I rather believe that the purpose of this PNE token, which was issued for the 1964 fair (in Vancouver B.C.), was to let exhibitors and club display members in, so that they did not have to pay admission. When the coin clubs had displays at the PNE in the clubs section of the fair (in the BC Pavilion) we were given admission tickets so that club members could get in. These we used. They bore printing indicating the nature of their use.
As for free passes, well it used to be (and may still well be) that every elementary school student received one with their final yearly report card.
The first question I had on looking at this token today is what was the price of an adult admission? The BC token books do not give this information. In general when I do find a token in use I try to get and record what it cost to buy but a) this was not always done (and in some cases it could not be done) and b) the price of the token could vary when it was being used – a drink token could be good for a beer at one function or a some other more costly drink at another and c) the prices for a beer or whatever was indicated on a token might have been increased or, on the odd occasion, reduced.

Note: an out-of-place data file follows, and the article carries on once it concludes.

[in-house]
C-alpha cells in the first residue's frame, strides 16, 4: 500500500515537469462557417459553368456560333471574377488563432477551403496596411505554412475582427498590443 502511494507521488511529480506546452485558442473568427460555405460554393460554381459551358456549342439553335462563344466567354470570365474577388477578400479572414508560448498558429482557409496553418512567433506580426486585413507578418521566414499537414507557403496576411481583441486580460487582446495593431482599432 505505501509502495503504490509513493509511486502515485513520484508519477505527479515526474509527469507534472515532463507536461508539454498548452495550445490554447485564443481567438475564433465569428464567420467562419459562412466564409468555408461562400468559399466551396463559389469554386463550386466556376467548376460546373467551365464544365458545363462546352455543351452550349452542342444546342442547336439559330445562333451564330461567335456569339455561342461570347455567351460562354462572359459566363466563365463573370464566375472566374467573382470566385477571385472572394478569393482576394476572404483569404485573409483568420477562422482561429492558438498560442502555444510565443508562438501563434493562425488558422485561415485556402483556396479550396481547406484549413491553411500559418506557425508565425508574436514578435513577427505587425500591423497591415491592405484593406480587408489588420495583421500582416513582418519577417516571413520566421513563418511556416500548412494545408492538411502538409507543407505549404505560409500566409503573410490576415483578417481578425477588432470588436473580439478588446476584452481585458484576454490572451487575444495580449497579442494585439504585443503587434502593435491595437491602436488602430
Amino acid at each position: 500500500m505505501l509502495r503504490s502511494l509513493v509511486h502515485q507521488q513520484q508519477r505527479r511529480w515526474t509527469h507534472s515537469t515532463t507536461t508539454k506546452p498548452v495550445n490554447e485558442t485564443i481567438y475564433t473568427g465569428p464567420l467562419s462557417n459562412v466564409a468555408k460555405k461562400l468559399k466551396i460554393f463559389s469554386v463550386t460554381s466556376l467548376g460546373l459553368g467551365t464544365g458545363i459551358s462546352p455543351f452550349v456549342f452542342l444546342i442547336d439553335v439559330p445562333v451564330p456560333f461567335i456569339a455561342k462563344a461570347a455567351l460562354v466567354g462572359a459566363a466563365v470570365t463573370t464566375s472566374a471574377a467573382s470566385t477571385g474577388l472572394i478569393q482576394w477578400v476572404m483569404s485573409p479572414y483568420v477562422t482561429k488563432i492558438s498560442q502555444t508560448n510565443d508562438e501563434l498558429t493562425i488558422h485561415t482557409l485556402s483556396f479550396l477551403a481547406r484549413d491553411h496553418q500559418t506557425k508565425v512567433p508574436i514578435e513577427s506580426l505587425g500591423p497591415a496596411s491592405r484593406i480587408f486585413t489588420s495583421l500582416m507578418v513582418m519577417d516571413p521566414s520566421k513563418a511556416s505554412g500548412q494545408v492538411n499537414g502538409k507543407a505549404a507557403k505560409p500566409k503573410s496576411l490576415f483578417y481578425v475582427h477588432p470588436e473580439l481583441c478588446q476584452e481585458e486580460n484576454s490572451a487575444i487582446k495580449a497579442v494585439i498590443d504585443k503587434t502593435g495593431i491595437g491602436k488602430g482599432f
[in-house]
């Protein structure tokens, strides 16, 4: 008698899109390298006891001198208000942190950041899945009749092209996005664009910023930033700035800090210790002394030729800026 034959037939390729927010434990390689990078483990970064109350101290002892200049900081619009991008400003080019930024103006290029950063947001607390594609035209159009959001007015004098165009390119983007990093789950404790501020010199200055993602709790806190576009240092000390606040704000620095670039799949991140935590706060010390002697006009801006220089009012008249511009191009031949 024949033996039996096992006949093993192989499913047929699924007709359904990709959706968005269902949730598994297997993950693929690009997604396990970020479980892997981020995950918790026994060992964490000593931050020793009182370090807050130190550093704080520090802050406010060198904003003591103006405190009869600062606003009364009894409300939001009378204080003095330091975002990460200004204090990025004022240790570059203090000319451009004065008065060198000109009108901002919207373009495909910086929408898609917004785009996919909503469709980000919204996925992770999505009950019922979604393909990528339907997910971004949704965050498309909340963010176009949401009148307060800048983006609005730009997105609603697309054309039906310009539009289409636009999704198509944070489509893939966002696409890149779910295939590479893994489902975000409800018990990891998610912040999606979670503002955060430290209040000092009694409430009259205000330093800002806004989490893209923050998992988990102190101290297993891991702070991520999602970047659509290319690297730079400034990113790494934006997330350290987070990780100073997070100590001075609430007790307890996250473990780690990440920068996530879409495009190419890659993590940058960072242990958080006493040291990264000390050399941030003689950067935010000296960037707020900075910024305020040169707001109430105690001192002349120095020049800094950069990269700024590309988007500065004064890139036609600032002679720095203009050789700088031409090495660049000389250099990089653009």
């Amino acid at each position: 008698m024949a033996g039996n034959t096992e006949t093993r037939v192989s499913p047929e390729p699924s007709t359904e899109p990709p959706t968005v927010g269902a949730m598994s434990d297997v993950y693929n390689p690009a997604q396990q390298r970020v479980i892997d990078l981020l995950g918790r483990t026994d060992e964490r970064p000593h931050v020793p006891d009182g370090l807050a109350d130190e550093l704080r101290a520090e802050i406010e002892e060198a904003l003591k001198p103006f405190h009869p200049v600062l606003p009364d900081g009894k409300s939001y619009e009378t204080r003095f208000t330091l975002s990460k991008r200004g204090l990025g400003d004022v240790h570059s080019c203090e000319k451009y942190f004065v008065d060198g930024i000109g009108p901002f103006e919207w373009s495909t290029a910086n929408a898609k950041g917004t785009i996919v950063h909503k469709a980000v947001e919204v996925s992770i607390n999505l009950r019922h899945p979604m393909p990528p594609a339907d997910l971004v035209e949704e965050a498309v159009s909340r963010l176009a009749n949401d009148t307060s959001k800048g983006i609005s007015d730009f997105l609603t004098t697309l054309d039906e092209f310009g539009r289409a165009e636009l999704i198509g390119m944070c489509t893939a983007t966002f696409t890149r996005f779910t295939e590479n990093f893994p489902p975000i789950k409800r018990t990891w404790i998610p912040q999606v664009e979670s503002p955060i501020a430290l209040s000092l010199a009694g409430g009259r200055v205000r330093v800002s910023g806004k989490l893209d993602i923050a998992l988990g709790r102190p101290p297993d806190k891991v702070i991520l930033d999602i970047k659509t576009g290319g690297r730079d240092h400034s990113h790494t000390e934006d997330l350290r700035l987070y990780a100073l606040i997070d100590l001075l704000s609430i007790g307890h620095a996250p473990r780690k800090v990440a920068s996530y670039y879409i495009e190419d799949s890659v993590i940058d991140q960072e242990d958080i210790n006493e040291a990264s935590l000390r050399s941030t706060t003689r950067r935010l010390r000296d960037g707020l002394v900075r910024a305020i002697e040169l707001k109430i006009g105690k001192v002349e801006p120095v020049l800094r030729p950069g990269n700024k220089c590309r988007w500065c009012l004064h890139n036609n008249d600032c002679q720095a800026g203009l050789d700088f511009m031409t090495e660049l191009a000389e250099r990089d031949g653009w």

Searches on Google do not yield this information.
The 1964 token was in use when the Beatles performed at the fair in the Empire Stadium and some may have been used by a few attendees to that event. Tickets to that event ranged in price ($3.25, $5.25) and so the admission price for an adult to the fair may have been about 2 dollars or even less. Circa 1969 I can remember my father complaining about already having spent $20.00 there for our family of four.
~ Duff Malkin